Mainzeal collapse costs $620,000

JOEL MAXWELL
Last updated 10:43 21/08/2014

Relevant offers

Kapiti Observer

Waikanae Primary School locked down due to false alarm Green Party freight policy would electrify Waikanae-Palmerston North railway Resident criticises pool food options at Coastlands Aquatic Centre, Paraparaumu Whareroa Farm trail commemorating US marines in Kapiti to be opened Winston Peters: KiwiRail insider says they're looking to shut Palmerston line Never underestimate the value of performing arts: entrepreneur Otaki Surf Life Saving Club and Paekakariki Surf Lifeguards win big at awards Kapiti boxer Jamie Price wins first bout for three years in Palmerston North Otaki's Whiti Te Ra enjoy unbeaten start to Wellington club rugby league season Genealogy group helps Kapiti woman uncover family history

The Kapiti Coast District Council has taken a $620,000 bath after it paid out subcontractors left in the lurch after the collapse of building company Mainzeal.

On Monday, the council announced it would not recoup all $1.8 million owed after the collapse of Mainzeal, contracted to build the Coastlands Aquatic Centre.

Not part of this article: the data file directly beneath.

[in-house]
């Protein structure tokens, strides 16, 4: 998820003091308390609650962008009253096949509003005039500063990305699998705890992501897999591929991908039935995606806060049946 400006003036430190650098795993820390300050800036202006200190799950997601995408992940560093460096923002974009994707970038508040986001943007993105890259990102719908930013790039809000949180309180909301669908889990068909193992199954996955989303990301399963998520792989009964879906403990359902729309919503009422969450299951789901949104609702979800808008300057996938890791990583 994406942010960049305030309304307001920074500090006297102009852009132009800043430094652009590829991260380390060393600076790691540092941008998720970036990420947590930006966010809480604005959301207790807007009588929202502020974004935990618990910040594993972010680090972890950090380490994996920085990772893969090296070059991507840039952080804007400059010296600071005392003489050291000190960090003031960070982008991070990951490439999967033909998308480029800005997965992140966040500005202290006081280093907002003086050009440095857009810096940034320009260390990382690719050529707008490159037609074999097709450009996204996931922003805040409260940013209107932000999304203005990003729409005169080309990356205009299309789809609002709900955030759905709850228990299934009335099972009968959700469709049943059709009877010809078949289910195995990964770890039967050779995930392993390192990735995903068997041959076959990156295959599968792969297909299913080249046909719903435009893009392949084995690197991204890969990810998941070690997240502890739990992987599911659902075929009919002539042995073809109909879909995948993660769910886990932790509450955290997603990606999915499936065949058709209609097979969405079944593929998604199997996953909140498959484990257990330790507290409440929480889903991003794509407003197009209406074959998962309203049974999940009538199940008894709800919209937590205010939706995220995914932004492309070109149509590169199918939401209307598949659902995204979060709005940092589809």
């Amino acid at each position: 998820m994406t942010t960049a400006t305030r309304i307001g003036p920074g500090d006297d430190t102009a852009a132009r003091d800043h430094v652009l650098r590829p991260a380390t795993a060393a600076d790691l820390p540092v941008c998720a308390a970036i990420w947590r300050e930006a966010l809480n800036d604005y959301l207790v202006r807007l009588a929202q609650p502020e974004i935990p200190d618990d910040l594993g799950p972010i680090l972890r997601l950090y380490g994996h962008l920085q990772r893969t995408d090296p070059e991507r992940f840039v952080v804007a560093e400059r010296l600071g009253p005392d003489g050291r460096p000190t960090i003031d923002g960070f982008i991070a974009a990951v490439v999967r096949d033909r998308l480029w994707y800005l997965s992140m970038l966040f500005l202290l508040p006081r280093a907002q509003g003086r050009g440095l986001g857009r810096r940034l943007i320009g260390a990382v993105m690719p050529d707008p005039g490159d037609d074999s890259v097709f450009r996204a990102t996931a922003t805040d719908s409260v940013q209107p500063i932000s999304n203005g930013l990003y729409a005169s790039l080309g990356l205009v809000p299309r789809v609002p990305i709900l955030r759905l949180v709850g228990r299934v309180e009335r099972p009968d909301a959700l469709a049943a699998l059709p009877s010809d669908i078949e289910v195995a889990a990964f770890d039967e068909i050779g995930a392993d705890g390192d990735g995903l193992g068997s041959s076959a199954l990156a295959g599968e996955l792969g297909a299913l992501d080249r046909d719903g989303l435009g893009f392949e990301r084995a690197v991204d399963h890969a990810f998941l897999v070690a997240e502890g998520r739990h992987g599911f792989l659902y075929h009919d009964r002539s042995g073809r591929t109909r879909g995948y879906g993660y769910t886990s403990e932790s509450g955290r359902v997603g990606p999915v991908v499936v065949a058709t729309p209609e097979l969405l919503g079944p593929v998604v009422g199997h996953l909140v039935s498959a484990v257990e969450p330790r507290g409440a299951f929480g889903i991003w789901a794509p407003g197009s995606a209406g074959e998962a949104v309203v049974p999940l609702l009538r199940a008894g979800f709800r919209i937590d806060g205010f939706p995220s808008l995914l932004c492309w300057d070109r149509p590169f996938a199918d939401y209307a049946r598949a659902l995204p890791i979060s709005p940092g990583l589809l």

The decision left the council covering $620,000 from its own coffers - a move that would save further legal costs with no guarantee of success, mayor Ross Church said.

Church said he was satisfied the council made the right call in cutting its losses.

"If we wanted to go further and try and get more money back out of Mainzeal and pursue people we'd have to then spend money on legal costs . . . we could spend half a million to get back half a million. It just gets to a point where you've got to stop bashing your head against a brick wall."

He said the council paid subcontractors to encourage them to return to the project after Mainzeal went into receivership in February last year.

Community services group manager Tamsin Evans said a substantial portion of the $1.8m was used to pay the subcontractors.

"While we haven't been able to ensure they are paid in full for all their work, protection of the subcontractors since receivership has been a priority for the council."

Church said it was "hugely disappointing" to cover the costs but the collapse of Mainzeal had been completely unexpected.

News of the Mainzeal collapse came in February 2013, just weeks short of the expected completion of the centre.

This month the council celebrated the first birthday of the centre.

Ad Feedback

- Kapiti Observer

Special offers
Opinion poll

Should Kapiti have international airport?

Yes, there's plenty of land there

No, it's too far for people to travel to

Maybe

Don't care

Vote Result

Related story: (See story)

Featured Promotions

Sponsored Content